Big banks and credit unions scrutinized for engaging in bad credit loans

Big banks and credit unions are now the major players in the U.S. payday lending industry, charging an interest rate and fee that are even higher than those charged by regular online lenders of bad credit loans or payday loans. This is according to a report by the Minnesotans for a Fair Economy. While big banks have been known to finance some of today’s largest lenders of online bad credit loans, reports say that some of these financial institutions have also started to offer loan programs that pretty much resemble those offered by online lenders, but with higher fees and rates.

Greg McBride, Bankrate.com’s senior financial analyst, says that “[a]t a time when banks are struggling for growth, it’s certainly an avenue they’re going to look at.” On the other hand, Steve Weakley, president of Vons Employees Federal Credit Union based in El Monte California, believes that “[e]ven though it’s a higher interest rate than we would normally charge, this is actually less-expensive alternative.”

The country’s big banks, including Wells Fargo and U.S. Bank, however, denied all these claims about their institutions offering payday loans, saying that their services have features that are very much different from the regular payday loans. For one, theirs are called checking account advances or direct deposit advances. Another is that they don’t allow rollovers.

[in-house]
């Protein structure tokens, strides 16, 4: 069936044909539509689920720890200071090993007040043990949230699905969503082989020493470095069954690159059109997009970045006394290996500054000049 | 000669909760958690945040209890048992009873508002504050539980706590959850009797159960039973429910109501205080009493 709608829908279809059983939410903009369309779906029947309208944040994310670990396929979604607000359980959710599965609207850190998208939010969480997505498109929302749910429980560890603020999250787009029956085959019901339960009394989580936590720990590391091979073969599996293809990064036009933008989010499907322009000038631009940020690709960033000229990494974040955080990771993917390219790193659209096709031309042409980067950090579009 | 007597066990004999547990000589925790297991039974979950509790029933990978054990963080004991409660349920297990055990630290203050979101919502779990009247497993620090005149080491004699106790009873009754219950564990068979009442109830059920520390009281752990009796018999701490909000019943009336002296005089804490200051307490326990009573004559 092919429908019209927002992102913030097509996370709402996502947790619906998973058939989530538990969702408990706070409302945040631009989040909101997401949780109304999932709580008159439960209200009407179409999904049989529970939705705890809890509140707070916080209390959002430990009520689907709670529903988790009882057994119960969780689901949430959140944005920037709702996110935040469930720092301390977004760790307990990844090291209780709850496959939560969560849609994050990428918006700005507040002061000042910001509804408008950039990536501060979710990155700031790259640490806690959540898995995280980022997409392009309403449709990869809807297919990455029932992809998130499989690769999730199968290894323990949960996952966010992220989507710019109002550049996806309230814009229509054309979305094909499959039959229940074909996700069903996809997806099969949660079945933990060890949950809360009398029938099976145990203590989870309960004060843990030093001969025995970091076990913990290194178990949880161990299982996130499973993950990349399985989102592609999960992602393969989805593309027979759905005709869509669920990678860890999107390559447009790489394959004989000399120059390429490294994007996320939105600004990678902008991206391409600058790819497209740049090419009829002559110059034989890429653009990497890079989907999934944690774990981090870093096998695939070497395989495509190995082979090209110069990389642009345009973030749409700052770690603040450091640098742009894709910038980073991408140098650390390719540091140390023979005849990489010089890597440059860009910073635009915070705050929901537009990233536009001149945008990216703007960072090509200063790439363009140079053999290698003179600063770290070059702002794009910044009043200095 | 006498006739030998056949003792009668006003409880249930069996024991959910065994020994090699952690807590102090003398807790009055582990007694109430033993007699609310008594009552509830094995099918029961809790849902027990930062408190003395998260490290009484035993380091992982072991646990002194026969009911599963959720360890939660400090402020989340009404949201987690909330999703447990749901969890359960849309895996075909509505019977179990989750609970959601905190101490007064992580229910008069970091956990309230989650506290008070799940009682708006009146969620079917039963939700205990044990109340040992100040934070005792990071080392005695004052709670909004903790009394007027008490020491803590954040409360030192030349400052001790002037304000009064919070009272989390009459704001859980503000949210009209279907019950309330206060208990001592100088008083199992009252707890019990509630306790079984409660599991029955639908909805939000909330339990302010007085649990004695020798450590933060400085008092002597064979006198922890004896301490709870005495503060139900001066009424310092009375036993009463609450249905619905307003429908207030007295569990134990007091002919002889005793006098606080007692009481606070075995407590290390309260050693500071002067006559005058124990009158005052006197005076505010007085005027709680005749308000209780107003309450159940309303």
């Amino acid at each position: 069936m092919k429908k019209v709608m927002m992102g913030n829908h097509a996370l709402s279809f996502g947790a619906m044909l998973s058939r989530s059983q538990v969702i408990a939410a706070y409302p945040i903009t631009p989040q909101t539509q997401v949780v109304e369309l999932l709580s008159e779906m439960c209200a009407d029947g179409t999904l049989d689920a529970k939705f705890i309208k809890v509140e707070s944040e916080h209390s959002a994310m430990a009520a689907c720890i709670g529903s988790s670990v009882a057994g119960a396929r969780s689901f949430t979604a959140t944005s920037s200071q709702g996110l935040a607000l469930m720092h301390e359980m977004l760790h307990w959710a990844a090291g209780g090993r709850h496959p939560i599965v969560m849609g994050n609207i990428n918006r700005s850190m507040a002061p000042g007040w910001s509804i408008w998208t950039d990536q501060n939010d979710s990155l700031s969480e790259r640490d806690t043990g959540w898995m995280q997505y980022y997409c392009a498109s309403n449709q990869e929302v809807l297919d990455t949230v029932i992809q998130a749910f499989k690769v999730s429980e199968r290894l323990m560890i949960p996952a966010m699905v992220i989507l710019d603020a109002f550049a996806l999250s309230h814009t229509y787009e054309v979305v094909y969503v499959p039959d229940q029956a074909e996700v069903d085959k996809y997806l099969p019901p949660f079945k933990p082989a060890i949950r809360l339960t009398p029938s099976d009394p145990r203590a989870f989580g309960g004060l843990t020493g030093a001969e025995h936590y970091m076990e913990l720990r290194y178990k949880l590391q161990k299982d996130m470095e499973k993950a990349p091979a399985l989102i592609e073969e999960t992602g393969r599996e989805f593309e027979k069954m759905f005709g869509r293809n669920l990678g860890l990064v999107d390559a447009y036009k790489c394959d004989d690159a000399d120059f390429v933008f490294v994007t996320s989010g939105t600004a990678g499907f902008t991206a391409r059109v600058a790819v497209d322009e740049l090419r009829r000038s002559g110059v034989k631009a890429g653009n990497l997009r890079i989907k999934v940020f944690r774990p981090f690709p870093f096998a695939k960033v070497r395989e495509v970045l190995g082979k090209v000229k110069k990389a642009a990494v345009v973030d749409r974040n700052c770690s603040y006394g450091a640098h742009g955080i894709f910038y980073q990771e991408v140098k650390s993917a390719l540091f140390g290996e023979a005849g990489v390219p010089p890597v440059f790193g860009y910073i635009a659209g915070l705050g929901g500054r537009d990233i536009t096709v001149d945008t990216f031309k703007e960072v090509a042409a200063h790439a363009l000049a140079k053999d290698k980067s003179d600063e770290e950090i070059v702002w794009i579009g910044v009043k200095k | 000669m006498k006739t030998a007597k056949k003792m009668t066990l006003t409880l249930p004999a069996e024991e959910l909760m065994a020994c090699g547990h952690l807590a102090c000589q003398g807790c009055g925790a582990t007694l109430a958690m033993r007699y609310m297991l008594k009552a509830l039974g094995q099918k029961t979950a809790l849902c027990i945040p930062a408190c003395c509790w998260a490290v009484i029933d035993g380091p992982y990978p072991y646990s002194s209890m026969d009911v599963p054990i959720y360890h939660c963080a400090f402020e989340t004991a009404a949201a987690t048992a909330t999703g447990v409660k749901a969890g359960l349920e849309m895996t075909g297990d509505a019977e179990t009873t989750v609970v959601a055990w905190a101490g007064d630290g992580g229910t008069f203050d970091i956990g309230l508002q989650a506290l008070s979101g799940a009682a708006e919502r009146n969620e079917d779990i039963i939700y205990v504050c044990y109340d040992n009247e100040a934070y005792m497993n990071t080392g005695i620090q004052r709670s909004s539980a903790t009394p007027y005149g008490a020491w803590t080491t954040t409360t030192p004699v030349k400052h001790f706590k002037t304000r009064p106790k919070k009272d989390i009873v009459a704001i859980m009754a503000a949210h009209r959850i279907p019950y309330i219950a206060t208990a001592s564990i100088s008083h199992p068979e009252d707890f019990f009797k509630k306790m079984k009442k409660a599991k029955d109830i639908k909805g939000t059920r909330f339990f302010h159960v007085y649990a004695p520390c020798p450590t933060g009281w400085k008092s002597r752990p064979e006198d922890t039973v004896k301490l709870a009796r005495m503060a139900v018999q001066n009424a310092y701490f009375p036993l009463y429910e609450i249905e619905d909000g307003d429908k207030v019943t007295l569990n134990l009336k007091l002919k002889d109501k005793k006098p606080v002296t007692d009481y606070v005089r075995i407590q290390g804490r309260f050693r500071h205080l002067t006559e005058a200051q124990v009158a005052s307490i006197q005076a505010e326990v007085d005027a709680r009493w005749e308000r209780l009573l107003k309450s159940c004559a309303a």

Weakley, meanwhile, reveals that the credit union he leads give credit customers at least a month to half a year to pay back the loan, unlike regular payday loan programs that require borrowers to pay back in two weeks time. The credit union also adds that the longer payment term that they implement prevents rollovers, which are very common in regular payday loans.
Critics, however, believe that they are the same thing. For instance, Kathleen Day, the Center for Responsible Lending spokesperson say, “It walks and talks just like a payday loan.”

As more banks and financial institutions consider offering payday loans to consumers, authorities have also started to look into this growing trend. The director of Consumer Financial Protection Bureau says that the bureau would look into and closely investigate banks and credit unions offering payday loans. Meanwhile, Federal Deposit Insurance Corporation Chairman Martin Gruenberg says that his group also plans on investigating these financial institutions.

The industry of payday lending, or bad credit loans as some would call it, is experiencing an unprecedented growth. With fast and hassle-free transactions, and even those with bad credit history being eligible for the loan, bad credit loan programs can certainly help those who are in need of emergency cash. For some credit consumers, payday loans are the least expensive way to get fast cash.

Still, many critics are concerned about banks and credit unions engaging in bad credit loans, and call for authorities to look deeper into the business practices done by these institutions, not just by banks and credit unions but even loans offered by online lenders.

Rules and regulations have been implemented, both in the national and state level, to ensure consumers are protected from this relatively unsafe product, as critics presumed payday loans to be.